This is a modified version of the original article “Chinese Diplomacy: Xi’s “Twin” Victory over Biden, Modi?” published by ModernDiplomacy on 7 March 2021.

North Korea’s growing economic dependence on China

Pritish Gupta, Research Intern, ICS

In wake of the COVID-19 pandemic, economic dependency of North Korea on Beijing is set to increase as the country faces an unprecedented economic crisis. The Democratic People’s Republic of Korea is in the midst of a critical phase where the effort to manage the economy while facing crippling sanctions is impeded with the consequences of the pandemic impacting the overall performance of the economy.

With limited access to the information inside the country and despite Pyongyang’s efforts to cover itself from the spread of the pandemic, the impact on the economic activity in the country is foreseeable. The strict measures undertaken by the regime are having side-effects on its already vulnerable economy. After the closure of borders, trade with Beijing came to a halt, resulting in shortage of supplies and leading to a surge in prices. The situation is much worse in the rural areas. Last year, the North Korean leader Kim Jong-un said that the country was struggling to meet its economic objectives. It was a blow to the dual policy of nuclear weapons development and economic growth known as “byungjin line”.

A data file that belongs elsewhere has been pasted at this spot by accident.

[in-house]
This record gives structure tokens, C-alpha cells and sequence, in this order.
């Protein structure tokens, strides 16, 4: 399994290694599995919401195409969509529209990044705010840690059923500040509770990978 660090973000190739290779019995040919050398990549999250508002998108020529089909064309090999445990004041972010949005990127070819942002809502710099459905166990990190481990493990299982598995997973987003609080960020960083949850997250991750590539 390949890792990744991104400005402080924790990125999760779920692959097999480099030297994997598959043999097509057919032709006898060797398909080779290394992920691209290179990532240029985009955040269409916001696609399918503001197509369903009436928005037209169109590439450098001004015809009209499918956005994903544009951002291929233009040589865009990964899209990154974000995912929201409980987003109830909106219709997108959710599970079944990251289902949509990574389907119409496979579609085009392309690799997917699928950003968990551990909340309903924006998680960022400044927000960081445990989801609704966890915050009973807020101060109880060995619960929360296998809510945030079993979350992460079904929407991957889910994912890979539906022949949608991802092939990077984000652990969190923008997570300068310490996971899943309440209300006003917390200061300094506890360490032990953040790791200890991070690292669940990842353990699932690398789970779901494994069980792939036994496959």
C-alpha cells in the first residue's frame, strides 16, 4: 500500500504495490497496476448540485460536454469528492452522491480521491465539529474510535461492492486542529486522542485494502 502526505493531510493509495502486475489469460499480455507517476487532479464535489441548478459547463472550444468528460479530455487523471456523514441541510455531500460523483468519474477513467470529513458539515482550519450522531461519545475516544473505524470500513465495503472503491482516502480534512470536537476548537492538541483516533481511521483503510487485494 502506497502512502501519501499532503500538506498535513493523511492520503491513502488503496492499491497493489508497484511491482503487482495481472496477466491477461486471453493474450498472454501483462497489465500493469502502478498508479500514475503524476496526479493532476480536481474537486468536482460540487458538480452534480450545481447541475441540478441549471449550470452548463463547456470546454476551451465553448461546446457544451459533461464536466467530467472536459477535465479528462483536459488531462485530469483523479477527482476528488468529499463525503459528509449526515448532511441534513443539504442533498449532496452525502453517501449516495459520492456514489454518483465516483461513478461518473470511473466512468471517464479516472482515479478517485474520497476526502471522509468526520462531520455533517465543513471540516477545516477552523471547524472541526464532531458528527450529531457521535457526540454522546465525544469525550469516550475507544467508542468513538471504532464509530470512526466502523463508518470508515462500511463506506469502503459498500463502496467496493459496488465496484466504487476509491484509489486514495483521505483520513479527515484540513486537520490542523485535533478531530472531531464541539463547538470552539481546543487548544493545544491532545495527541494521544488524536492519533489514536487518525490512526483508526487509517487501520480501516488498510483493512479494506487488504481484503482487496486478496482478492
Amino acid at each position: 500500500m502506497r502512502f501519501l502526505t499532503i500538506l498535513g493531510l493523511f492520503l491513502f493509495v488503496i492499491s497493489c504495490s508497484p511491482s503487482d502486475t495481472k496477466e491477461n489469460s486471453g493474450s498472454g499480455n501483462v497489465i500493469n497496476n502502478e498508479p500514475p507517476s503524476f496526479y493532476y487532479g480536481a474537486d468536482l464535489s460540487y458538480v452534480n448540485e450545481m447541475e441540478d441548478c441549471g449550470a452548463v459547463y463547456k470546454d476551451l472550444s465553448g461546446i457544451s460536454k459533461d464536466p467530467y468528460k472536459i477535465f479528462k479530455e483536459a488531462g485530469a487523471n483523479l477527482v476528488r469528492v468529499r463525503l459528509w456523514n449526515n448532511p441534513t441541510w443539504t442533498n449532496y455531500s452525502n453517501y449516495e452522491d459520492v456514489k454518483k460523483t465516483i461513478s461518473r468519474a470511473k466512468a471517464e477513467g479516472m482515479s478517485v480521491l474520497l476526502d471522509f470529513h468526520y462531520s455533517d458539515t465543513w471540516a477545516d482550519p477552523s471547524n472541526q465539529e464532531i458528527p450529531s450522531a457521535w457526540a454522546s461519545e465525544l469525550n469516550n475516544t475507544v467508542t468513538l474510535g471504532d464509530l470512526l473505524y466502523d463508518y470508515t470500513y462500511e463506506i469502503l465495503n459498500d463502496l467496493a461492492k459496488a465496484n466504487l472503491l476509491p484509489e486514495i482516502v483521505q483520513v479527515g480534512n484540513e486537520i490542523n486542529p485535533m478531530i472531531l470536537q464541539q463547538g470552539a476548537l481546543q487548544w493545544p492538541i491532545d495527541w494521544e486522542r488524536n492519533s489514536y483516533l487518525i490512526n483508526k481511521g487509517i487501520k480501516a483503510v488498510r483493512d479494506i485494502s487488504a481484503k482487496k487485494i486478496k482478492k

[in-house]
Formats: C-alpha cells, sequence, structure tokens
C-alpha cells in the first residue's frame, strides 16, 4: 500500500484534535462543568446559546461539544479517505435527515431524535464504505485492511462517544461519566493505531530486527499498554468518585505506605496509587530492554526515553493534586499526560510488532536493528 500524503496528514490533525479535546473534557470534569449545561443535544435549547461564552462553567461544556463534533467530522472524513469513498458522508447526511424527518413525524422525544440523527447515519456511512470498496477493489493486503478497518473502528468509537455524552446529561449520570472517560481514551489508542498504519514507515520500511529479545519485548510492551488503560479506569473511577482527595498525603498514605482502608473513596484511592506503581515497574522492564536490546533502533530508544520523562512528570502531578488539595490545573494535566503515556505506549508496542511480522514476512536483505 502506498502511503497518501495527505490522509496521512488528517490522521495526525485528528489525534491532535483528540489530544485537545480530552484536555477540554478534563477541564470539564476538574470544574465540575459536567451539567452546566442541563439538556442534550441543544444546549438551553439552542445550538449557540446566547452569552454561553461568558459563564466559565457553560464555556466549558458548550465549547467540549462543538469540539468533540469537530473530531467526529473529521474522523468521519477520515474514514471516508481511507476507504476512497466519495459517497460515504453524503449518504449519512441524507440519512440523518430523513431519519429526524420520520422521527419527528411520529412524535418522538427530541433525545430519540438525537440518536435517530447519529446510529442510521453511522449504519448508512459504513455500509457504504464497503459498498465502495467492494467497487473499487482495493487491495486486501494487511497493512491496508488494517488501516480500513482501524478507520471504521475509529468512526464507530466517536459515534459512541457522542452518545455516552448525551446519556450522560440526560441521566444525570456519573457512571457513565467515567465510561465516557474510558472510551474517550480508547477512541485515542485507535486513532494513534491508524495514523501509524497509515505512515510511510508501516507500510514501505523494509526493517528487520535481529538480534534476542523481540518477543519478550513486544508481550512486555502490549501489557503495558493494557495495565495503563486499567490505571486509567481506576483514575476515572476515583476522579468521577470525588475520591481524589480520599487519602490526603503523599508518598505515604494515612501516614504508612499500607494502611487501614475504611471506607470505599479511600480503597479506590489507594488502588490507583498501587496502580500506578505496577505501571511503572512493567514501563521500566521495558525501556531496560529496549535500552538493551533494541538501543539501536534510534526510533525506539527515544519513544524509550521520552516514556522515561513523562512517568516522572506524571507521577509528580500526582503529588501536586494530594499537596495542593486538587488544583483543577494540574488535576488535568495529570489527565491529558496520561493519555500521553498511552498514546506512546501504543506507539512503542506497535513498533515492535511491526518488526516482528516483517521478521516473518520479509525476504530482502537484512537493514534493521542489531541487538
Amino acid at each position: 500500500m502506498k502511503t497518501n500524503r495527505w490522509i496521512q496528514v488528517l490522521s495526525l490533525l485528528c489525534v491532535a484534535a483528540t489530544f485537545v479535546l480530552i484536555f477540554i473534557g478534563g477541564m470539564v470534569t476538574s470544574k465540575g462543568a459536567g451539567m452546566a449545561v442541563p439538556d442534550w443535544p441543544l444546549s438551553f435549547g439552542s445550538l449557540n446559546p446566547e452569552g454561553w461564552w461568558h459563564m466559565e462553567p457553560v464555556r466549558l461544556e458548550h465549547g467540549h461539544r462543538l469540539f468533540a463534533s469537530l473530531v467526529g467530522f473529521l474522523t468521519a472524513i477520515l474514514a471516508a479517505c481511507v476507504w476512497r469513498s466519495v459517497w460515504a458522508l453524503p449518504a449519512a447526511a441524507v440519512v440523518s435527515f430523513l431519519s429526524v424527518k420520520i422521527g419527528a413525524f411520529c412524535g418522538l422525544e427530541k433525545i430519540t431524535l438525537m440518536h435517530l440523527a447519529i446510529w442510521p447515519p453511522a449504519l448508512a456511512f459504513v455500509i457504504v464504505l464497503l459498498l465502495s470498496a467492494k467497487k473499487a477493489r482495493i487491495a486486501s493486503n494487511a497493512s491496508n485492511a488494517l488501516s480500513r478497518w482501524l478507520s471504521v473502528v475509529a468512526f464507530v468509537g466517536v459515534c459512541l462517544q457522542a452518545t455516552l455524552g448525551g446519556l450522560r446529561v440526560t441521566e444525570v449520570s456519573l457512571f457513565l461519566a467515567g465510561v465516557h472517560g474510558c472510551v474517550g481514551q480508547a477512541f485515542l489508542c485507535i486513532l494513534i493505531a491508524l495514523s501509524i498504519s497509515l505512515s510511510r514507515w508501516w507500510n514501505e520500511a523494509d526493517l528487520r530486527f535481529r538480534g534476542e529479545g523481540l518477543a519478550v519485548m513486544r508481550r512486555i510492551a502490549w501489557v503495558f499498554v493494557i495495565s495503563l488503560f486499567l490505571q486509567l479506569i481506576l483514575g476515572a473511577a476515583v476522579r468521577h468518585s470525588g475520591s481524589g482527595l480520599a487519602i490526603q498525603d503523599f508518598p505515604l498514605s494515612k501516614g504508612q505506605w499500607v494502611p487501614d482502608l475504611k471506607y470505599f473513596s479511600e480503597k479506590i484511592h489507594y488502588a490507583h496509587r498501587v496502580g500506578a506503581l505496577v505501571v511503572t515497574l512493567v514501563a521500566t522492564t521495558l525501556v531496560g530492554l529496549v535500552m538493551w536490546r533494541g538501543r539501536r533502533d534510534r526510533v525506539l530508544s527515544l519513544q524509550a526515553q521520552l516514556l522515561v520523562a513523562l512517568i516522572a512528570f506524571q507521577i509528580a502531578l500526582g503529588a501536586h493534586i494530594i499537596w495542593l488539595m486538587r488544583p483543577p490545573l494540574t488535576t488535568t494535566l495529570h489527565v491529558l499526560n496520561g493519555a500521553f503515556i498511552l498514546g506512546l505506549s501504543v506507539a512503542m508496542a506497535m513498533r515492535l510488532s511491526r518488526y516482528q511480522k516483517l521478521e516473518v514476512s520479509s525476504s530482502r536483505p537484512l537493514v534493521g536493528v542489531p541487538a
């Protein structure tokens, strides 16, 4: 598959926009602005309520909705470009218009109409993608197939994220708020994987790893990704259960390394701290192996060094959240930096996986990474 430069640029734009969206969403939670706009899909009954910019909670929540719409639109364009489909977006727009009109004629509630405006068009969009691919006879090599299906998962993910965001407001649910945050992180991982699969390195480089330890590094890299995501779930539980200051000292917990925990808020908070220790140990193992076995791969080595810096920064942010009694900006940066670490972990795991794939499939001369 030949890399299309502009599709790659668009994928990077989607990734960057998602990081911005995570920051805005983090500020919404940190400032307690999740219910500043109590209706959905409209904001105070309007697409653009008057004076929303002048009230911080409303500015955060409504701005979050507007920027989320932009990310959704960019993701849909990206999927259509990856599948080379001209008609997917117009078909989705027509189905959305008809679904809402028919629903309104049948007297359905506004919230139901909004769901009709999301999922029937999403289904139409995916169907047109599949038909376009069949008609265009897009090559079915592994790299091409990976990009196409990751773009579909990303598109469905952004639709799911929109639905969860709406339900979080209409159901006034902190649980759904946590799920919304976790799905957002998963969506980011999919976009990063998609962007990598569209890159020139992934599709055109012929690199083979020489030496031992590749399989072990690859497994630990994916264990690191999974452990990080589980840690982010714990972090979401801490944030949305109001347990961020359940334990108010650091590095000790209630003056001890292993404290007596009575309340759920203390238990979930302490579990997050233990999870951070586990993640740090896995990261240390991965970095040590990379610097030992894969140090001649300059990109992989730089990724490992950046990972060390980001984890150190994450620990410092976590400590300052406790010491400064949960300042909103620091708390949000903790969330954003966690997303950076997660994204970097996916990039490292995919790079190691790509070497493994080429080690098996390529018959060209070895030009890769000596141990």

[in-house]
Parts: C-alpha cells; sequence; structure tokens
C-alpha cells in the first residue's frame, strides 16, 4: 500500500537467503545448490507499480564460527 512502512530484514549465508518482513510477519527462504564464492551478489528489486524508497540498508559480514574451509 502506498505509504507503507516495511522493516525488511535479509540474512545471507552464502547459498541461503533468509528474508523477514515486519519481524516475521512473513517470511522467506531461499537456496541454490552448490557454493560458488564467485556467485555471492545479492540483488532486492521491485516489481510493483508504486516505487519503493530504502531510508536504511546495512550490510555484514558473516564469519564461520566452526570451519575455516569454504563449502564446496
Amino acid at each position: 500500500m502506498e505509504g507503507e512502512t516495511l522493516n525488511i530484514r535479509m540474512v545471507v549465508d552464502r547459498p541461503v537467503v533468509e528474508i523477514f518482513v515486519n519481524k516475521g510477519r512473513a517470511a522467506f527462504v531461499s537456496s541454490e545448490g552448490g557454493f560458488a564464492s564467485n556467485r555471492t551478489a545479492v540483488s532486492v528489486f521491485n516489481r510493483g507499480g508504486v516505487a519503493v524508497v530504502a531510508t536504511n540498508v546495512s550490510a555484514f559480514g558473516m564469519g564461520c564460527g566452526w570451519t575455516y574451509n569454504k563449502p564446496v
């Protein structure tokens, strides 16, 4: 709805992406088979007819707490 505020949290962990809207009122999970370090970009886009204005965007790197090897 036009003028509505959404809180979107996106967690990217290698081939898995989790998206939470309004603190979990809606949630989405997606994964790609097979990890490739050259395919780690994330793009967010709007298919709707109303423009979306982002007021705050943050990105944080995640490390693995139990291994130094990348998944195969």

The punishing sanctions

The sanctions have been progressively expanded by the UN Security Council and US government over the years given the nuclear ambitions of the DPRK, aiming to suppress the ability of the economy aiding its nuclear program. Though, over the last few years, the sanctions have had a negative effect on the internal economic activity, crucial to support the basic needs in health and food security. The sanctions have been partly responsible to the vulnerable state of the economy too. The restrictions on the inflow in the country, while restricting its ability to export to generate foreign exchange to import further has impacted the GDP of the country.